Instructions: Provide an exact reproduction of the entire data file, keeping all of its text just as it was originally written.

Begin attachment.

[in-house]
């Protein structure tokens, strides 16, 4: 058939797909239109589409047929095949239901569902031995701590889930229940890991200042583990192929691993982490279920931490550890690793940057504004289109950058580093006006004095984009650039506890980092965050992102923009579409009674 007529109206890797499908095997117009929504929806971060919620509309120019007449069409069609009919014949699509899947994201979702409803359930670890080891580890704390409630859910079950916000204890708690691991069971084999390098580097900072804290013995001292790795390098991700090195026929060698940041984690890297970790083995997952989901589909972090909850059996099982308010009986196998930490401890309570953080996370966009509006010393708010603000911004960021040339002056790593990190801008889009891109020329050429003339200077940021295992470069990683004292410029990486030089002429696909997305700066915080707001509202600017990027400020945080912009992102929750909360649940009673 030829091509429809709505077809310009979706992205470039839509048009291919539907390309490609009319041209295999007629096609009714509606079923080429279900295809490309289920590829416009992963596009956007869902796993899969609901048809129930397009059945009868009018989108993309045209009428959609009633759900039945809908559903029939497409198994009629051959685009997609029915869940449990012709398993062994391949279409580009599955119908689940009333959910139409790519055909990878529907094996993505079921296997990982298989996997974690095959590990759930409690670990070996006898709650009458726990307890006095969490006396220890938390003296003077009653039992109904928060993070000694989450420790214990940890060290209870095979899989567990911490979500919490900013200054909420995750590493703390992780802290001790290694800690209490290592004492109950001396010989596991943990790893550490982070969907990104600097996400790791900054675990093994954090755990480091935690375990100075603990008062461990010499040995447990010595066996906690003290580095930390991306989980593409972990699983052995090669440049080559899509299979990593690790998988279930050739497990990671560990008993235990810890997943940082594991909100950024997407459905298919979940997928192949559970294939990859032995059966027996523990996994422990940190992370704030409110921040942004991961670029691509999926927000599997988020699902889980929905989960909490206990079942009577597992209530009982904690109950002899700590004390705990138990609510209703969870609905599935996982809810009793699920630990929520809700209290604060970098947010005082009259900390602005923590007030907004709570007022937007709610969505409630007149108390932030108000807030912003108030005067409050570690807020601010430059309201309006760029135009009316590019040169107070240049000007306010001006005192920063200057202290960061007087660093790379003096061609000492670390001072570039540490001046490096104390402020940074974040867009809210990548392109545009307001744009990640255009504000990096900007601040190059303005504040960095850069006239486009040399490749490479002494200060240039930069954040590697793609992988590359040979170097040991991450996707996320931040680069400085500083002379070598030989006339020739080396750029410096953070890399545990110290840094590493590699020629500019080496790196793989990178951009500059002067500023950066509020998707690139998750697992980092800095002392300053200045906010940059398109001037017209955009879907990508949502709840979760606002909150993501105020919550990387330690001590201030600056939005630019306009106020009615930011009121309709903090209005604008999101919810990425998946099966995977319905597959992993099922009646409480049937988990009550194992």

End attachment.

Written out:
[in-house]
């Protein structure tokens, strides 16, 4: 058939797909239109589409047929095949239901569902031995701590889930229940890991200042583990192929691993982490279920931490550890690793940057504004289109950058580093006006004095984009650039506890980092965050992102923009579409009674 007529109206890797499908095997117009929504929806971060919620509309120019007449069409069609009919014949699509899947994201979702409803359930670890080891580890704390409630859910079950916000204890708690691991069971084999390098580097900072804290013995001292790795390098991700090195026929060698940041984690890297970790083995997952989901589909972090909850059996099982308010009986196998930490401890309570953080996370966009509006010393708010603000911004960021040339002056790593990190801008889009891109020329050429003339200077940021295992470069990683004292410029990486030089002429696909997305700066915080707001509202600017990027400020945080912009992102929750909360649940009673 030829091509429809709505077809310009979706992205470039839509048009291919539907390309490609009319041209295999007629096609009714509606079923080429279900295809490309289920590829416009992963596009956007869902796993899969609901048809129930397009059945009868009018989108993309045209009428959609009633759900039945809908559903029939497409198994009629051959685009997609029915869940449990012709398993062994391949279409580009599955119908689940009333959910139409790519055909990878529907094996993505079921296997990982298989996997974690095959590990759930409690670990070996006898709650009458726990307890006095969490006396220890938390003296003077009653039992109904928060993070000694989450420790214990940890060290209870095979899989567990911490979500919490900013200054909420995750590493703390992780802290001790290694800690209490290592004492109950001396010989596991943990790893550490982070969907990104600097996400790791900054675990093994954090755990480091935690375990100075603990008062461990010499040995447990010595066996906690003290580095930390991306989980593409972990699983052995090669440049080559899509299979990593690790998988279930050739497990990671560990008993235990810890997943940082594991909100950024997407459905298919979940997928192949559970294939990859032995059966027996523990996994422990940190992370704030409110921040942004991961670029691509999926927000599997988020699902889980929905989960909490206990079942009577597992209530009982904690109950002899700590004390705990138990609510209703969870609905599935996982809810009793699920630990929520809700209290604060970098947010005082009259900390602005923590007030907004709570007022937007709610969505409630007149108390932030108000807030912003108030005067409050570690807020601010430059309201309006760029135009009316590019040169107070240049000007306010001006005192920063200057202290960061007087660093790379003096061609000492670390001072570039540490001046490096104390402020940074974040867009809210990548392109545009307001744009990640255009504000990096900007601040190059303005504040960095850069006239486009040399490749490479002494200060240039930069954040590697793609992988590359040979170097040991991450996707996320931040680069400085500083002379070598030989006339020739080396750029410096953070890399545990110290840094590493590699020629500019080496790196793989990178951009500059002067500023950066509020998707690139998750697992980092800095002392300053200045906010940059398109001037017209955009879907990508949502709840979760606002909150993501105020919550990387330690001590201030600056939005630019306009106020009615930011009121309709903090209005604008999101919810990425998946099966995977319905597959992993099922009646409480049937988990009550194992």